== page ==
How to Engage the Audience When Presenting
When you present, it’s important for you to connect to the audience so they pay attention and understand your message. Here are 9 strategies for engaging the audience:
1. Know the audience
If you know the audience and understand how they like to receive information, it's much easier for you to construct a presentation that makes sense to them. For example, you lead off with a problem statement and then provide a solution. Or, you go chronologically through the history of this project. If you speak “their language,” it will be easier to keep their attention.
2. Start strong
Don’t waste too much of your precious first few seconds thanking everyone and making comments about the weather or logistic announcements. Capture the audience’s attention by launching right into your content with a startling statistic, provocative question, relevant story or bold statement of your message.
3. Use real examples
Use real examples whenever possible, because that helps your audience see and understand what you’re talking about. You can keep names confidential if necessary; for example, “One of our clients who works for a pharmaceutical company said they loved our product because…”
4. Be descriptive, not bland
Use evocative language and vivid imagery. Choose expressive words that paint a picture in the minds of your audience.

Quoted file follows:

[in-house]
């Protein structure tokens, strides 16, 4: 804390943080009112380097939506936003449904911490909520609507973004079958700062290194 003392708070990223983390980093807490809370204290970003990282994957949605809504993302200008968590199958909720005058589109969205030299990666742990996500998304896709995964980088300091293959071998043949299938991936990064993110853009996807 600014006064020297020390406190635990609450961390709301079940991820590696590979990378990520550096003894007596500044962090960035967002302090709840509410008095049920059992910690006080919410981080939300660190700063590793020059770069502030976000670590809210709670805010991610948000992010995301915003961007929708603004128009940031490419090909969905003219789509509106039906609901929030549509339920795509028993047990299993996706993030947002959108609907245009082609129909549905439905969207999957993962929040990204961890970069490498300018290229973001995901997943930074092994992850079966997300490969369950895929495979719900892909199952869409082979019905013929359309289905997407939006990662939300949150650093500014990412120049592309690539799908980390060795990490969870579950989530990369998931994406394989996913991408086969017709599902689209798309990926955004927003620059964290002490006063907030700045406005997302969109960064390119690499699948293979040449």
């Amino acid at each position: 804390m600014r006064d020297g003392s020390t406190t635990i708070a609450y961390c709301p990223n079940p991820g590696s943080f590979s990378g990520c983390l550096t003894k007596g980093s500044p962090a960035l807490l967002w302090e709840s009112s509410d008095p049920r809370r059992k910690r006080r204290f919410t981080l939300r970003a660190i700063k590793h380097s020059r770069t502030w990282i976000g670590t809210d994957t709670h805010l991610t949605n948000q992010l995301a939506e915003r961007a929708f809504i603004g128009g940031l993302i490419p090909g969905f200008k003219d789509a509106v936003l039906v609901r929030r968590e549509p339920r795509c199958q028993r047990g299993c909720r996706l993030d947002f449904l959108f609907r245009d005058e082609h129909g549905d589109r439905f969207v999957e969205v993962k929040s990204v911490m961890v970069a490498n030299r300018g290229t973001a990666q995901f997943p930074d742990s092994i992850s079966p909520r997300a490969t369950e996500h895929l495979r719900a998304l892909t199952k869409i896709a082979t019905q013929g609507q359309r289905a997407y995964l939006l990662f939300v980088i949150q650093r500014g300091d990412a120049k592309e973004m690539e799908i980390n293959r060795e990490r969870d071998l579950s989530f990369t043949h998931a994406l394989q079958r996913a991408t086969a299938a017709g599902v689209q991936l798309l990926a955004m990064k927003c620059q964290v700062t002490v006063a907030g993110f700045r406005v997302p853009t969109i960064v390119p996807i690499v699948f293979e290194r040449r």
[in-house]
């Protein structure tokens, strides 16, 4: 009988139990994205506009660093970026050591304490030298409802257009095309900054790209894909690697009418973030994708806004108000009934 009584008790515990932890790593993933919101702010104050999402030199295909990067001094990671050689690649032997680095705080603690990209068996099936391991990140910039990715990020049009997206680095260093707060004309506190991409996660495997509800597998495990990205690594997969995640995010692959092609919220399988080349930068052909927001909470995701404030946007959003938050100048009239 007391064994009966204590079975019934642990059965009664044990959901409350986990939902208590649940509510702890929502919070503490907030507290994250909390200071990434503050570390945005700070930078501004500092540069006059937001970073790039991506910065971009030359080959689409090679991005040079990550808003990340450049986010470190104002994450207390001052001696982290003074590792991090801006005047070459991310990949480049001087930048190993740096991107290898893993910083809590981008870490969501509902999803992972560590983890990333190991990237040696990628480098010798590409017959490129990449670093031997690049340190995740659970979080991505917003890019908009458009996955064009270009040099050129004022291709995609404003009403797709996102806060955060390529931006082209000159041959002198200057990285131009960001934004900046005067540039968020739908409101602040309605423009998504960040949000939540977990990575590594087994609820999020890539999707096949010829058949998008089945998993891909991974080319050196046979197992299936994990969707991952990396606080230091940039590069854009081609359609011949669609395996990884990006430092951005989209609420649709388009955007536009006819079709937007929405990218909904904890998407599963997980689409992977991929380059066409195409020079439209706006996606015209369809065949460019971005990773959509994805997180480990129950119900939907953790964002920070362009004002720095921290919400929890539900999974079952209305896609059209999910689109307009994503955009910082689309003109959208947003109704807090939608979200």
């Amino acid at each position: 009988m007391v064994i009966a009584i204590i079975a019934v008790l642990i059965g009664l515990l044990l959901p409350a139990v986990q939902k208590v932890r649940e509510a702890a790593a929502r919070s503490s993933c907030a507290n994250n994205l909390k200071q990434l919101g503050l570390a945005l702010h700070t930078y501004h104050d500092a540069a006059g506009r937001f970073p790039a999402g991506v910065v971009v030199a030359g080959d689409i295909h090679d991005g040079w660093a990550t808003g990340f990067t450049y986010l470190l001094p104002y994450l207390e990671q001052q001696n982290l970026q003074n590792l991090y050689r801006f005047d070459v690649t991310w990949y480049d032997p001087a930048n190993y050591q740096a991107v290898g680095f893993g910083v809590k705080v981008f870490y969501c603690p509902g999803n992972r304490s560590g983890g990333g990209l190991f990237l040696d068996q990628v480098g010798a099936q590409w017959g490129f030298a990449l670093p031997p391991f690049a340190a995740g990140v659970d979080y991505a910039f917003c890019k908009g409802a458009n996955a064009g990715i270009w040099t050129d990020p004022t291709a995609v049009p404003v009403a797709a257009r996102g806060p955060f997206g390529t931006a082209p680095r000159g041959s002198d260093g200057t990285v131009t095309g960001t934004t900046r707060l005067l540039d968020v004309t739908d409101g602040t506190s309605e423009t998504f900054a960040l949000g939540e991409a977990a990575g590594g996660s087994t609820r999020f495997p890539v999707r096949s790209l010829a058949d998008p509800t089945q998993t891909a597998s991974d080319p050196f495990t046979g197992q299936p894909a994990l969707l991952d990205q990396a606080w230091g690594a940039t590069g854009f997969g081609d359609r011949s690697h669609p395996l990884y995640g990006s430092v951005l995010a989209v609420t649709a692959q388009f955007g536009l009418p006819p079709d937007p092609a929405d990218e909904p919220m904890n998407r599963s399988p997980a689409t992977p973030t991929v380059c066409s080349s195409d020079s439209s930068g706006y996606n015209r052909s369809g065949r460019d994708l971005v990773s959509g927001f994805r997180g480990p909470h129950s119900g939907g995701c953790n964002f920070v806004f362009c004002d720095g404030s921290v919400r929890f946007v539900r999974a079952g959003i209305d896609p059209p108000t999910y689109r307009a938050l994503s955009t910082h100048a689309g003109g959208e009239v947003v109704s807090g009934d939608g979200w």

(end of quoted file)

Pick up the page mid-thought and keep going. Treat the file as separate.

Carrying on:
5. Vary your body language
Don’t speak in a monotone or stand stiffly and stare at the floor. Use natural gestures and make eye contact with different people in the audience. Vary your voice and facial expressions to give meaning to your words.
6. Stay on topic
Don’t allow questions to lead you off on a tangent. Take the question off-line if you can’t answer it quickly or it’s not on topic or interesting to the rest of the audience.
7. Use pauses wisely
You want to keep the flow of the presentation moving, but you don’t want to speak so quickly that people can’t keep up with you. Use pauses to give the audience a chance to absorb what you’ve said, to give yourself time to think of what to say next instead of “um” and “ah” and for dramatic effect.
8. Ask real questions
Asking questions of the audience can be a straightforward way for you to engage people. If you do ask questions, be clear when they are real questions that you’d like answers to and give people a chance to think about their answers. And don’t promise audience involvement if you have no intention of following through on that promise.
9. End strong
Don’t just end with “No questions? OK, uh, thanks, I guess we’re done…” Even if you take questions, make sure you’ve prepared a conclusion for after the questions. End with a powerful restatement of your message, a rhetorical question to the audience or a motivational declaration.
Following these 9 strategies will help you capture and keep the audience’s attention throughout your presentation so they understand and remember your message.
Gilda Bonanno is a speaker, trainer and coach who helps people from all walks of life improve their communication and presentation skills.
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